Weird Gramma
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Underside of Bathynomus giganteus, the giant ocean pillbug
Photo courtesy of Tamara Frank, Harbor Branch Oceanographic Institution
WeirdFins
Giant ocean pillbugs
Giant ocean pillbug in your face!
Photo by Flickr/CODA/Damien duToit

GIANT OCEAN PILLBUGS

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Well, hi! Weird Gramma here, and this is “WeirdFins,” all about strange stuff in the sea, and brought to you by the National Oceanic and Atmospheric Administration. Ginny in Biloxi, Mississippi, wants to know if there’s really a kind of ocean pillbug more than a foot long.

Yep, and it’s related to the pillbugs that live under flower pots in your garden, those half-inch-long gray thingies that roll into a ball when they’re scared. Pillbugs are also known as sowbugs, armadillo bugs, and roly-poly bugs, and in England, folks call ‘em cheesybugs and daddy gampfers. They’re in a scientific group named “isopods.” “Pod means foot,” and “isopod” means the feet are about the same length. Isopods are related to lobsters and crabs, but the one you’re asking about sure wouldn’t fit under a flower pot! It can grow to 3 pounds and 16 inches!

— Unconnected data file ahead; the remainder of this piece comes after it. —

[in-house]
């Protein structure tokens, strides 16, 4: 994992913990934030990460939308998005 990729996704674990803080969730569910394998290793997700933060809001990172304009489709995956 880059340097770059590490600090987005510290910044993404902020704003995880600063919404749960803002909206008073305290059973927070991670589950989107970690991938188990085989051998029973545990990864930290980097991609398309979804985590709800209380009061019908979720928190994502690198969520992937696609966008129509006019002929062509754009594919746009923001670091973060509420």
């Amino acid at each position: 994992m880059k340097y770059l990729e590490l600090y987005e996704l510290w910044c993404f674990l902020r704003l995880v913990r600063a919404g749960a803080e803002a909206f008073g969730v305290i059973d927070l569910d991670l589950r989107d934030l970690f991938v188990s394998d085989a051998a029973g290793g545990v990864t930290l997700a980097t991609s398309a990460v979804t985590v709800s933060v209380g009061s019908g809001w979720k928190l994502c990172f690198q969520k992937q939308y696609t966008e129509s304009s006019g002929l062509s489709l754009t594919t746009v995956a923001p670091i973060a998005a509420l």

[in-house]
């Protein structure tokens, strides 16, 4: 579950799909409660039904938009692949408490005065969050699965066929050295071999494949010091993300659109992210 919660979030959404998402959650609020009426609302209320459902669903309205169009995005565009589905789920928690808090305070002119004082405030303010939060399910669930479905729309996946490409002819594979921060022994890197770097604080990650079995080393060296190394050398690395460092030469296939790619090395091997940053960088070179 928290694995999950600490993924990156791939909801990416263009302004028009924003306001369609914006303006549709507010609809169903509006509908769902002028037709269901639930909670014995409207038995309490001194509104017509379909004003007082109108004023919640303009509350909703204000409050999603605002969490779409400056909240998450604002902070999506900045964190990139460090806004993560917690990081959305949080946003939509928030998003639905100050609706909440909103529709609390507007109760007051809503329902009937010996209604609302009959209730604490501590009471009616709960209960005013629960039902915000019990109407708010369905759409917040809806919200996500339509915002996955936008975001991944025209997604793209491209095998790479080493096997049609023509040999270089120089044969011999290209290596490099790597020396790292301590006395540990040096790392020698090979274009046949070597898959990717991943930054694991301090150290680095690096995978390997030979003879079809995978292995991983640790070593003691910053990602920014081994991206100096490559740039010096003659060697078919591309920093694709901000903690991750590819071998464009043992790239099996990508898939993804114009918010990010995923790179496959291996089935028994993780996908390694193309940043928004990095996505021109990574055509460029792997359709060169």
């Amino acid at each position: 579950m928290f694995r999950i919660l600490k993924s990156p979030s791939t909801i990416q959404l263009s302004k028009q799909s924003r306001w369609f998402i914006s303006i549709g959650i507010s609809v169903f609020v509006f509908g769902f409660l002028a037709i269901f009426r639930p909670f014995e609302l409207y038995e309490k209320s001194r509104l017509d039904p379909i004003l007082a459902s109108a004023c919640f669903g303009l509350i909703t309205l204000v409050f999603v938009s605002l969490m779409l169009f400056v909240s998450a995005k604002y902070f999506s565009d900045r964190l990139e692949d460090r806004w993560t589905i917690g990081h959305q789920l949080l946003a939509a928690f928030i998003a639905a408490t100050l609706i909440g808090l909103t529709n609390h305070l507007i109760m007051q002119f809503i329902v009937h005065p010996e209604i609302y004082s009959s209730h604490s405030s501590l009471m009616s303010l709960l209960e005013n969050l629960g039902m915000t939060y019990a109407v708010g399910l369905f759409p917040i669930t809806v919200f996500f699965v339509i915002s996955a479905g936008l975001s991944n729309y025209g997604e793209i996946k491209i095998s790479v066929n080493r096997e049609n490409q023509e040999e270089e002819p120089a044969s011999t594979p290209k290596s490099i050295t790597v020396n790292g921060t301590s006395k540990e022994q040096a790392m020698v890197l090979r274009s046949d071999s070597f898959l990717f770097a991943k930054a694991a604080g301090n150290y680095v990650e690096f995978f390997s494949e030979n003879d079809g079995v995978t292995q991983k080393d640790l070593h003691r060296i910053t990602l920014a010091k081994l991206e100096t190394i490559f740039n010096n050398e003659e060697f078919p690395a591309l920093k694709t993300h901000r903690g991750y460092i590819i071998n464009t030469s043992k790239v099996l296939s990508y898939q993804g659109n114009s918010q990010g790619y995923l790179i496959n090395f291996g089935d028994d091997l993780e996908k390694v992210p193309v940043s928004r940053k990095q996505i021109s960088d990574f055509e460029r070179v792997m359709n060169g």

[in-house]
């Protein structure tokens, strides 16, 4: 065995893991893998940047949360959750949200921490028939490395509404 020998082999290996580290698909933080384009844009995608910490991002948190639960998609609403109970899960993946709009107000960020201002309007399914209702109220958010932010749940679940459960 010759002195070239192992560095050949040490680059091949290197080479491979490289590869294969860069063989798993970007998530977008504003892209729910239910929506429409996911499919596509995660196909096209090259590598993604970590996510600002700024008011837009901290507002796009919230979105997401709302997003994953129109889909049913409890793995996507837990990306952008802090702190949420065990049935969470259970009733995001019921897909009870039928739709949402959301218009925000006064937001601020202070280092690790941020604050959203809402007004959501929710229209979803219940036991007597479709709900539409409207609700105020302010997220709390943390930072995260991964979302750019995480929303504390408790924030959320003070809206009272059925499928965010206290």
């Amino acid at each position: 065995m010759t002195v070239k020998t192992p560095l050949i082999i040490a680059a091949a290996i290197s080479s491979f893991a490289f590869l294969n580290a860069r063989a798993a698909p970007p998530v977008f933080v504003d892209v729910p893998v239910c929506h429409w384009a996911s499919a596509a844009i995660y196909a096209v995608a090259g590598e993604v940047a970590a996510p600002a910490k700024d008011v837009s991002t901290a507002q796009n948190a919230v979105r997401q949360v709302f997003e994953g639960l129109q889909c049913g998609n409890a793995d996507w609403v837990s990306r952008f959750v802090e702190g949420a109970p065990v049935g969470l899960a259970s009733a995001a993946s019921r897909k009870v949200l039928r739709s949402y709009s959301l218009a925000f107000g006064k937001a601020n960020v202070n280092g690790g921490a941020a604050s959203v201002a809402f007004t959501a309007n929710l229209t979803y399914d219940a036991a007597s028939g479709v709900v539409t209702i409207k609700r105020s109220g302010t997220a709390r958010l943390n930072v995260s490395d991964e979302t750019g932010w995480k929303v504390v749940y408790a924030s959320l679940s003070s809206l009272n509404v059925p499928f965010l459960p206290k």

Can you see these giant pillbugs at the beach? Well, no, because they live in deep water off North America, in the Caribbean, and off Japan. How deep? Sometimes to more than a mile down, in ice-cold water that’s black as ink.

One thing that makes these isopods spooky is the way they feed, boogieing around on the lookout for dead whales and fish. But they also grab whatever live things they can. Food’s scarce that deep, so these bad boys sometimes go for weeks without finding anything. And when they do, they really pig out and can hardly move.

Do people eat these monsters? Well, not commonly, since fishermen don’t usually set their nets or traps that deep. But they’re sometimes caught and end up in Puerto Rican markets, or in Taiwan’s seaside restaurants where some say they’re as tasty as lobster. Creepy, but tasty.

You can see pictures of giant ocean pillbugs on the National Marine Fisheries Service WeirdFins link at www.nmfs.noaa.gov.

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